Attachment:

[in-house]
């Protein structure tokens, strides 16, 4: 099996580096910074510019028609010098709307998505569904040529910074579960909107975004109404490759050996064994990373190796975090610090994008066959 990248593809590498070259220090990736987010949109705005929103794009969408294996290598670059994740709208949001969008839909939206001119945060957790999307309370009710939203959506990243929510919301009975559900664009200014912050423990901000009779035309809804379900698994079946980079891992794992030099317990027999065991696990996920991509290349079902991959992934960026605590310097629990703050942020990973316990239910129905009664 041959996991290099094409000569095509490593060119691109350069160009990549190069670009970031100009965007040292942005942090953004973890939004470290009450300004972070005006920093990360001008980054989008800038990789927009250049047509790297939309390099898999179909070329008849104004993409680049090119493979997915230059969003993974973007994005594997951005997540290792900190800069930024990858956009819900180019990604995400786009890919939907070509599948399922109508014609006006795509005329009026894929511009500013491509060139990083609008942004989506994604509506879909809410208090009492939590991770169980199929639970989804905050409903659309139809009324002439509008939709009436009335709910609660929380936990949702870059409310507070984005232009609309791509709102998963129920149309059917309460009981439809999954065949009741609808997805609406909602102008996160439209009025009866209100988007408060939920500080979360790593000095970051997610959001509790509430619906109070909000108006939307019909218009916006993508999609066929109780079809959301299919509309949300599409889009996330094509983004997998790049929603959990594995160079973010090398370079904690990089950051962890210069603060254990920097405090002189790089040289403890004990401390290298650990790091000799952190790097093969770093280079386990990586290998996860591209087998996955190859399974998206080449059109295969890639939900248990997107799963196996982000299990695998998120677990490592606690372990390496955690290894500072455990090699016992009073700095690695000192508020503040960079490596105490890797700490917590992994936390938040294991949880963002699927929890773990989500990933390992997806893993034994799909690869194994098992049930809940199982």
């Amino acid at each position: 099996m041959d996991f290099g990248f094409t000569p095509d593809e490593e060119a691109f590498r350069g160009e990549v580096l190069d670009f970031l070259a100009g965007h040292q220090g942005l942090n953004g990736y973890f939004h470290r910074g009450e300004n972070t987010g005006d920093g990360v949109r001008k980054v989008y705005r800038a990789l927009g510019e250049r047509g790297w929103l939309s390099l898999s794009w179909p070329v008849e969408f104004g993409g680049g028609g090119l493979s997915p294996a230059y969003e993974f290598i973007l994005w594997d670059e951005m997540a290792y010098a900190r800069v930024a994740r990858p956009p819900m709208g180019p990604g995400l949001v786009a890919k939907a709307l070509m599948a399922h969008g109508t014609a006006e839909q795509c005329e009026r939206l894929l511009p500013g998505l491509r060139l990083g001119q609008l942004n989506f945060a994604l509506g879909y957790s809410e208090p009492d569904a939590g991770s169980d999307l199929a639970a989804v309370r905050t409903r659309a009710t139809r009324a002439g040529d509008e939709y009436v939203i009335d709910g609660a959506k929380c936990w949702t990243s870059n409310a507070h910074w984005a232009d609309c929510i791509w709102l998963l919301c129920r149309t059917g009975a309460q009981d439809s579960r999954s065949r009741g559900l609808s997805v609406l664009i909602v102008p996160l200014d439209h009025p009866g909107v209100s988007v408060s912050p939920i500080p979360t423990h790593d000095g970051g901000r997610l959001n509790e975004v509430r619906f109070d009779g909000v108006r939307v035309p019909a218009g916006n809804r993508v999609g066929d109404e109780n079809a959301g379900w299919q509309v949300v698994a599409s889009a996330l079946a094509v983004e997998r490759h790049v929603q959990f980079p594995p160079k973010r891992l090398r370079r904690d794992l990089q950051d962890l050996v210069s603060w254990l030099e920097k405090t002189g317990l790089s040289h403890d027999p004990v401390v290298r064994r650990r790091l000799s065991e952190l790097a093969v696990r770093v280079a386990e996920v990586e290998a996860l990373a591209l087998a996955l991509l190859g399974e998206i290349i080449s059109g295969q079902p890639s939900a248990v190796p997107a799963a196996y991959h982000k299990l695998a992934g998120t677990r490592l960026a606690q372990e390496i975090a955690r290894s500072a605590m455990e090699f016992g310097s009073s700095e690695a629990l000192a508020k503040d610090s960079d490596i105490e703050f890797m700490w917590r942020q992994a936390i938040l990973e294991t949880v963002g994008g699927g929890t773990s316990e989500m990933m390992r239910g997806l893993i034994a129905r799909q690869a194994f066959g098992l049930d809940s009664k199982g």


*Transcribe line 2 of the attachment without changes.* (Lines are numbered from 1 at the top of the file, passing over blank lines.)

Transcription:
């Protein structure tokens, strides 16, 4: 099996580096910074510019028609010098709307998505569904040529910074579960909107975004109404490759050996064994990373190796975090610090994008066959 990248593809590498070259220090990736987010949109705005929103794009969408294996290598670059994740709208949001969008839909939206001119945060957790999307309370009710939203959506990243929510919301009975559900664009200014912050423990901000009779035309809804379900698994079946980079891992794992030099317990027999065991696990996920991509290349079902991959992934960026605590310097629990703050942020990973316990239910129905009664 041959996991290099094409000569095509490593060119691109350069160009990549190069670009970031100009965007040292942005942090953004973890939004470290009450300004972070005006920093990360001008980054989008800038990789927009250049047509790297939309390099898999179909070329008849104004993409680049090119493979997915230059969003993974973007994005594997951005997540290792900190800069930024990858956009819900180019990604995400786009890919939907070509599948399922109508014609006006795509005329009026894929511009500013491509060139990083609008942004989506994604509506879909809410208090009492939590991770169980199929639970989804905050409903659309139809009324002439509008939709009436009335709910609660929380936990949702870059409310507070984005232009609309791509709102998963129920149309059917309460009981439809999954065949009741609808997805609406909602102008996160439209009025009866209100988007408060939920500080979360790593000095970051997610959001509790509430619906109070909000108006939307019909218009916006993508999609066929109780079809959301299919509309949300599409889009996330094509983004997998790049929603959990594995160079973010090398370079904690990089950051962890210069603060254990920097405090002189790089040289403890004990401390290298650990790091000799952190790097093969770093280079386990990586290998996860591209087998996955190859399974998206080449059109295969890639939900248990997107799963196996982000299990695998998120677990490592606690372990390496955690290894500072455990090699016992009073700095690695000192508020503040960079490596105490890797700490917590992994936390938040294991949880963002699927929890773990989500990933390992997806893993034994799909690869194994098992049930809940199982």